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Thursday, April 27, 2017
José Adán Silva
- Indigenous community leaders have sent a letter to the Nicaraguan authorities requesting protection against the risk of a potentially huge forest fire that would endanger about 60,000 families.
“The communities are afraid, but they are working hard to prevent a catastrophe. They know that with so many trees on the ground, a fire would mean the end of their habitat forever,” said Brooklin Rivera, a congressman for the indigenous Yatama party.
In September 2007, hurricane Felix swept through more than one million hectares of forest, uprooting trees in its wake, and now the fire risk is threatening 12 indigenous communities in Puerto Cabezas, a municipality on the Caribbean coast of Nicaragua, 445 kilometres northwest of Managua.
Rivera pointed out that the indigenous people burn limited areas of woodland every year to prepare the soil for cultivation.
“Small fires would break out, that were easily controlled. But we are insisting, by means of local radio broadcasts, and by direct appeals from religious and community leaders and teachers, that no one should burn their fields this year, because the forest could disappear in the blink of an eye,” Rivera told IPS.
Hurricane Felix devastated a swathe of jungle 75 kilometres wide and over 100 kilometres long in the North Atlantic Autonomous Region (R.A.A.N.) of Nicaragua, according to studies by the National Forestry Institute (INAFOR).
A major problem faced by the communities is that the fallen trees are not being put to use quickly enough.
“There’s enough timber to rebuild all the destroyed churches, schools and houses three times over, but we haven’t the capacity at the moment to saw up all the trees,” Rivera said. Thirty industrial sawmills are needed, but only five are up and running, he added.
According to statistics from the office of the president, hurricane Felix destroyed 20,394 homes, 57 churches, 102 schools and 43 health centres, as well as 1.3 million hectares of forest, including part of the Bosawas Biosphere Reserve.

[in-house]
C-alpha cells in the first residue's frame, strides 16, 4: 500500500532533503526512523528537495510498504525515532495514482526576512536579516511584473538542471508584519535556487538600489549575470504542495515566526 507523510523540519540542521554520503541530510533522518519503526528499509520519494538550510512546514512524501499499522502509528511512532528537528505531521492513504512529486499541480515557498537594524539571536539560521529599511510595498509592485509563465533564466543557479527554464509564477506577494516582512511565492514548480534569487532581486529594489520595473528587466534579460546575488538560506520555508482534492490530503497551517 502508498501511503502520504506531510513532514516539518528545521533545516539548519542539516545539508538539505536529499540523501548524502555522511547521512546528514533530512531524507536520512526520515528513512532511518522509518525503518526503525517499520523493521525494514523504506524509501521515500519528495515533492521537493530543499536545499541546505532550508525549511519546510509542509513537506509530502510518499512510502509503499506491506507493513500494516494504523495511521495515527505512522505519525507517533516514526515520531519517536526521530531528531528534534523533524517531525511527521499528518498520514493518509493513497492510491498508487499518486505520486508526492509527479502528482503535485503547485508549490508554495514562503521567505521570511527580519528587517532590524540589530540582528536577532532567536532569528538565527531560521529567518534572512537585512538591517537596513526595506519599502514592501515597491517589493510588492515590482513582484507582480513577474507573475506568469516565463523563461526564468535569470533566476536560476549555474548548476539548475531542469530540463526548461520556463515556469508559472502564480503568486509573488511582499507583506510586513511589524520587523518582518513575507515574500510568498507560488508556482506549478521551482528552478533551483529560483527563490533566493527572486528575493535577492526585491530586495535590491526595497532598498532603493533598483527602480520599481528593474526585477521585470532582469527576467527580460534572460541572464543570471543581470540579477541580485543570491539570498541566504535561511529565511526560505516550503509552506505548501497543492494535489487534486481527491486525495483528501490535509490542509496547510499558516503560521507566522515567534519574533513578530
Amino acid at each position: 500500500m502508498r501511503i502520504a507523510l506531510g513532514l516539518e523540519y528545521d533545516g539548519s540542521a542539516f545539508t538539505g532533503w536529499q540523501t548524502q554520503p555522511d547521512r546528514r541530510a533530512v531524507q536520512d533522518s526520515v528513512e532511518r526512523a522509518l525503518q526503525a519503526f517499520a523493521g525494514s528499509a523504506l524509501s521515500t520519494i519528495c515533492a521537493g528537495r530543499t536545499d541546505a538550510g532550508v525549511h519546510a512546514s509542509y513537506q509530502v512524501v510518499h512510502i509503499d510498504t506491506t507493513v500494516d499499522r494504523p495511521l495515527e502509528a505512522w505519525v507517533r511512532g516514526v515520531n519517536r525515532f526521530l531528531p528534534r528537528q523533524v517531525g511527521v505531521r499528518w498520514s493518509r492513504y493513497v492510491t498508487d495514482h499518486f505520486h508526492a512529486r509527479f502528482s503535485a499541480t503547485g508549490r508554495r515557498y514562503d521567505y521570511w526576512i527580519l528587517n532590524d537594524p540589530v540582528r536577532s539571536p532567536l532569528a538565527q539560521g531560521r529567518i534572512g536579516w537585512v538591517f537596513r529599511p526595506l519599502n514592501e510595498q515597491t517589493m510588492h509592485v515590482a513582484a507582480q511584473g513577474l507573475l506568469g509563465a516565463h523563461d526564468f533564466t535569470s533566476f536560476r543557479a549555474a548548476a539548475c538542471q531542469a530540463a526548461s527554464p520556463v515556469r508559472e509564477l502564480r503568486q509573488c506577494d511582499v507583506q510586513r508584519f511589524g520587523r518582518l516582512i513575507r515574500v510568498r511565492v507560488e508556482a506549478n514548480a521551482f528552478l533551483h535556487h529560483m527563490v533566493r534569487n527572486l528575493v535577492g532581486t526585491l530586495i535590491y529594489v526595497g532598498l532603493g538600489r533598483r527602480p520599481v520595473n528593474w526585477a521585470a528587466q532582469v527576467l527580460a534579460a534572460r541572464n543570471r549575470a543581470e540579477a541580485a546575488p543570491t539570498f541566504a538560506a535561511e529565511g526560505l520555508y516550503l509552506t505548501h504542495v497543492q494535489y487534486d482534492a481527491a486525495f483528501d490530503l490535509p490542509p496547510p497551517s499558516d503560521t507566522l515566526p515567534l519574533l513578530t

Colonel Mario Perezcassar, head of the Nicaraguan army’s civil defence body, expressed concern at the vulnerability of over 60,000 families in the disaster area, which is peopled mainly by Miskito, Mayagna and other indigenous groups. There are 139 communities within the high-risk zone, he said.
“We are talking about highly combustible fuel. Over 15 million cubic metres of wood are drying or rotting, including conifers, which are resinous and highly inflammable,” he said.
A shift in the weather has been a boon in the danger area. “Thank God, it has been raining and that has lowered temperatures. But April will be a critical month, because the rainy season will be over, and that’s when the fire risk will be at its height,” Perezcassar said.
“We have trained 200 soldiers to act as forest firemen, and deployed them in the danger zone on a permanent basis,” he said. Ground patrols, reconnaissance flights and satellite monitoring are also being carried out to detect outbreaks of fire promptly.
But scientist Jaime Incer, winner of the 2006 National Geographic Society/Buffett Award for Leadership in Conservation in Latin America, said that these measures were still inadequate.
“An iron-fisted approach is needed, along with an urgent awareness-raising campaign and a large, permanent presence to prevent campesinos (small farmers) from burning the land in this area,” he told IPS.
Incer stated that the authorities were underestimating the danger. A fire in this area would not only affect Nicaragua, but also the whole of Central America, because one of the last natural “lungs” of the region would be lost.
“This area is close to the Bosawas Biosphere Reserve and World Heritage Site, designated by the United Nations Educational, Scientific and Cultural Organisation (UNESCO). One fire now could destroy thousands of years of natural evolution,” the scientist said.